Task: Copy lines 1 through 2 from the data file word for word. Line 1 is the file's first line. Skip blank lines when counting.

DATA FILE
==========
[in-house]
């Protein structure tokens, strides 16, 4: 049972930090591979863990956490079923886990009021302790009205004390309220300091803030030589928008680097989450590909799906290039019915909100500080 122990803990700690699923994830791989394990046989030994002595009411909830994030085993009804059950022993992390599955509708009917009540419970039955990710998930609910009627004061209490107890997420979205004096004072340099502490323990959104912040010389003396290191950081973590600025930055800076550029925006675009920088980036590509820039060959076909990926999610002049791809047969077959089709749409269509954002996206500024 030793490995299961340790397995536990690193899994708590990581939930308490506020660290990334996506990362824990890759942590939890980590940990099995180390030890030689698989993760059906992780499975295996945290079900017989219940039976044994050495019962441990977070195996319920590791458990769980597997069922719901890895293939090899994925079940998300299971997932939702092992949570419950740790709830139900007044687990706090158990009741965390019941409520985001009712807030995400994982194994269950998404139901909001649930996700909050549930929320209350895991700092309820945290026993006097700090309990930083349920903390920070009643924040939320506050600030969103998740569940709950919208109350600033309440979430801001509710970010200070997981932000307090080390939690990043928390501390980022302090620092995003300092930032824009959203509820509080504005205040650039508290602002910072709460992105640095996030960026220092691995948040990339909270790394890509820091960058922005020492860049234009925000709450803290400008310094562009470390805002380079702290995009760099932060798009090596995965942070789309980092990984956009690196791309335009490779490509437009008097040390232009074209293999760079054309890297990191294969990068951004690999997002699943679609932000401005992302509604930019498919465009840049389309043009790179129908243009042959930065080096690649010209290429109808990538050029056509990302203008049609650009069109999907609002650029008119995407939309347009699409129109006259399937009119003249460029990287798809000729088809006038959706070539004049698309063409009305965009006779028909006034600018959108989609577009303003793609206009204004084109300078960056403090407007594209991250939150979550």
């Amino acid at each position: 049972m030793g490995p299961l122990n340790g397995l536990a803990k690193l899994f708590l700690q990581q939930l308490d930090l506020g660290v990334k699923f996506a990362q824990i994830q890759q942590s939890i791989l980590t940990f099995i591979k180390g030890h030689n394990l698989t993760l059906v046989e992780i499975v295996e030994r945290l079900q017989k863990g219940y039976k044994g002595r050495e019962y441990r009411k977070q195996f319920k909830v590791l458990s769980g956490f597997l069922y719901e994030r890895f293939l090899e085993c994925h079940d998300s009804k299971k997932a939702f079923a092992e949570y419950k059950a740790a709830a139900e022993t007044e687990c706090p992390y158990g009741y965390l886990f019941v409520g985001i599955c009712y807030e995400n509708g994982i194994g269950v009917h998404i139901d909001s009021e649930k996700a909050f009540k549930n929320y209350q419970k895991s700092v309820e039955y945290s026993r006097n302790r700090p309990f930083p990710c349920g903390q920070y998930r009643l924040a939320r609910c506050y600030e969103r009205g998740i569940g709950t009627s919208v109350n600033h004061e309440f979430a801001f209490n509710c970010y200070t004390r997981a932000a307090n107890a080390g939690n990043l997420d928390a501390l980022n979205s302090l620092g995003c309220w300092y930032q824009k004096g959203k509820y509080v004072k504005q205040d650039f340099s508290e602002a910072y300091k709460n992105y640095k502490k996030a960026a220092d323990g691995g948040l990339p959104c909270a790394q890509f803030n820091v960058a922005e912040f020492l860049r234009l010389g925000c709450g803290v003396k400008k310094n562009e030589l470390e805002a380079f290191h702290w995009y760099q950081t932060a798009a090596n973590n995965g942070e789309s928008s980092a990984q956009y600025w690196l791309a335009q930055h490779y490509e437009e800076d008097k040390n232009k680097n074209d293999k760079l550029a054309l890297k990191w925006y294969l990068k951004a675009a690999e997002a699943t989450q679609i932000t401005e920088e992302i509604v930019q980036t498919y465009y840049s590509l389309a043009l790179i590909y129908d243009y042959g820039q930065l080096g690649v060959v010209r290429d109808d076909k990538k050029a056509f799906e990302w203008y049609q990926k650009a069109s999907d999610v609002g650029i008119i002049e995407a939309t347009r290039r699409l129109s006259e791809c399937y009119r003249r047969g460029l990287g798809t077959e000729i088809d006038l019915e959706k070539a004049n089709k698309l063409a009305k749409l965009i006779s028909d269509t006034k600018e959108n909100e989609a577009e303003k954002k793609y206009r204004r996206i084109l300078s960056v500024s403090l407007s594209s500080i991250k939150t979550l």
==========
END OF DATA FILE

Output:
[in-house]
């Protein structure tokens, strides 16, 4: 049972930090591979863990956490079923886990009021302790009205004390309220300091803030030589928008680097989450590909799906290039019915909100500080 122990803990700690699923994830791989394990046989030994002595009411909830994030085993009804059950022993992390599955509708009917009540419970039955990710998930609910009627004061209490107890997420979205004096004072340099502490323990959104912040010389003396290191950081973590600025930055800076550029925006675009920088980036590509820039060959076909990926999610002049791809047969077959089709749409269509954002996206500024 030793490995299961340790397995536990690193899994708590990581939930308490506020660290990334996506990362824990890759942590939890980590940990099995180390030890030689698989993760059906992780499975295996945290079900017989219940039976044994050495019962441990977070195996319920590791458990769980597997069922719901890895293939090899994925079940998300299971997932939702092992949570419950740790709830139900007044687990706090158990009741965390019941409520985001009712807030995400994982194994269950998404139901909001649930996700909050549930929320209350895991700092309820945290026993006097700090309990930083349920903390920070009643924040939320506050600030969103998740569940709950919208109350600033309440979430801001509710970010200070997981932000307090080390939690990043928390501390980022302090620092995003300092930032824009959203509820509080504005205040650039508290602002910072709460992105640095996030960026220092691995948040990339909270790394890509820091960058922005020492860049234009925000709450803290400008310094562009470390805002380079702290995009760099932060798009090596995965942070789309980092990984956009690196791309335009490779490509437009008097040390232009074209293999760079054309890297990191294969990068951004690999997002699943679609932000401005992302509604930019498919465009840049389309043009790179129908243009042959930065080096690649010209290429109808990538050029056509990302203008049609650009069109999907609002650029008119995407939309347009699409129109006259399937009119003249460029990287798809000729088809006038959706070539004049698309063409009305965009006779028909006034600018959108989609577009303003793609206009204004084109300078960056403090407007594209991250939150979550």